The submission of front-end engineering and design tenders for Saudi Aramco’s shale gas project is evidence of the strategic importance the state-owned oil company has placed on the resource.

Shale gas has transformed the US energy market to such an extent that petrochemicals producers as well as other heavy industrial sectors are now queuing up to build facilities close to the largest shale formations.

The kingdom’s shale gas resources are not as huge as in the US, but it will still be a vital addition to the energy mix. There is also a distinct advantage of being the first mover on shale in the Middle East in that Saudi nationals will gain vital knowledge in how best to tap unconventional gas. Shale gas is far more difficult to exploit than conventional sources, so locals learning the vital skills required for successful production will put Aramco at the forefront of global gas exploration.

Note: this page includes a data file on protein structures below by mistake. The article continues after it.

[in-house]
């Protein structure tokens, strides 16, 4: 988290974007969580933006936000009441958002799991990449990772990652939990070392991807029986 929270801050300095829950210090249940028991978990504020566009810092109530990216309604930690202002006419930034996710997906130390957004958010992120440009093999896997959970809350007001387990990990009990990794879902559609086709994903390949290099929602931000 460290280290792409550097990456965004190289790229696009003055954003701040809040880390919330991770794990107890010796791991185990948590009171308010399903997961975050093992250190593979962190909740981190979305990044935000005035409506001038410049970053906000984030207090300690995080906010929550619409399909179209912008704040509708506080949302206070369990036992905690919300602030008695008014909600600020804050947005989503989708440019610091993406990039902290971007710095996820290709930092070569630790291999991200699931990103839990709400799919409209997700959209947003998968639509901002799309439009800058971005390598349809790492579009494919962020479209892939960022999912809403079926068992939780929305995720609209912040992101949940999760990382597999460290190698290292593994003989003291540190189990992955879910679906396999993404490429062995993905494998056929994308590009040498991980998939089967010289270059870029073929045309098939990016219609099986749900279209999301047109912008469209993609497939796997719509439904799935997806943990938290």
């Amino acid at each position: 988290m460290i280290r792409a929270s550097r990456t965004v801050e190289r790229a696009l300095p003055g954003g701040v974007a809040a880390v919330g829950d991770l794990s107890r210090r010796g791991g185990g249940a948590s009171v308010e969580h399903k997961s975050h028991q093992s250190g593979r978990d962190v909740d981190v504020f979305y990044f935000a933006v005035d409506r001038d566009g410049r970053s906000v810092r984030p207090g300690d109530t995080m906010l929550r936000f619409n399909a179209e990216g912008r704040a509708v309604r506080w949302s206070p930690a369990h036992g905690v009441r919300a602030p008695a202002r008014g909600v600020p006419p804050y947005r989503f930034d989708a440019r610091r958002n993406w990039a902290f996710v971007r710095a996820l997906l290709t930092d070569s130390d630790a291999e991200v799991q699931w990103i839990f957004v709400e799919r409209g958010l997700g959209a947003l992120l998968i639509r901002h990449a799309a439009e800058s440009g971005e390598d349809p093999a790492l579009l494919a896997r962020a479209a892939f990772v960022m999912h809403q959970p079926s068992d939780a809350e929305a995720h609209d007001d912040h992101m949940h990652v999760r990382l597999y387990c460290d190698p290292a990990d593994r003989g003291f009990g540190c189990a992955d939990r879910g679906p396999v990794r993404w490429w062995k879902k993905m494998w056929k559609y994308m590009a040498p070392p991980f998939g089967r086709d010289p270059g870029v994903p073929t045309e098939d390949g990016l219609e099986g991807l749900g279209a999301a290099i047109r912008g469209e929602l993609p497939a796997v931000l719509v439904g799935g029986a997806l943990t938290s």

The oil major had a quiet 2013, as it consolidated its vast project portfolio and commissioned several multibillion-dollar schemes. However, 2014 looks as though it will be a busy year for the world’s largest hydrocarbons company as it begins its next cycle of projects.

Shale gas is the first of several huge schemes that should really start to move in 2014. Others include the shipbuilding yard in Ras al-Khair, as well as phase 2 of the Jubail export refinery and the highly anticipated Fadhili gas plant. 

International contractors and engineering consultancies have become increasingly concerned about Saudi Arabia’s hydrocarbons project market of late, but shale gas proves there is still a lot of work out there to be won.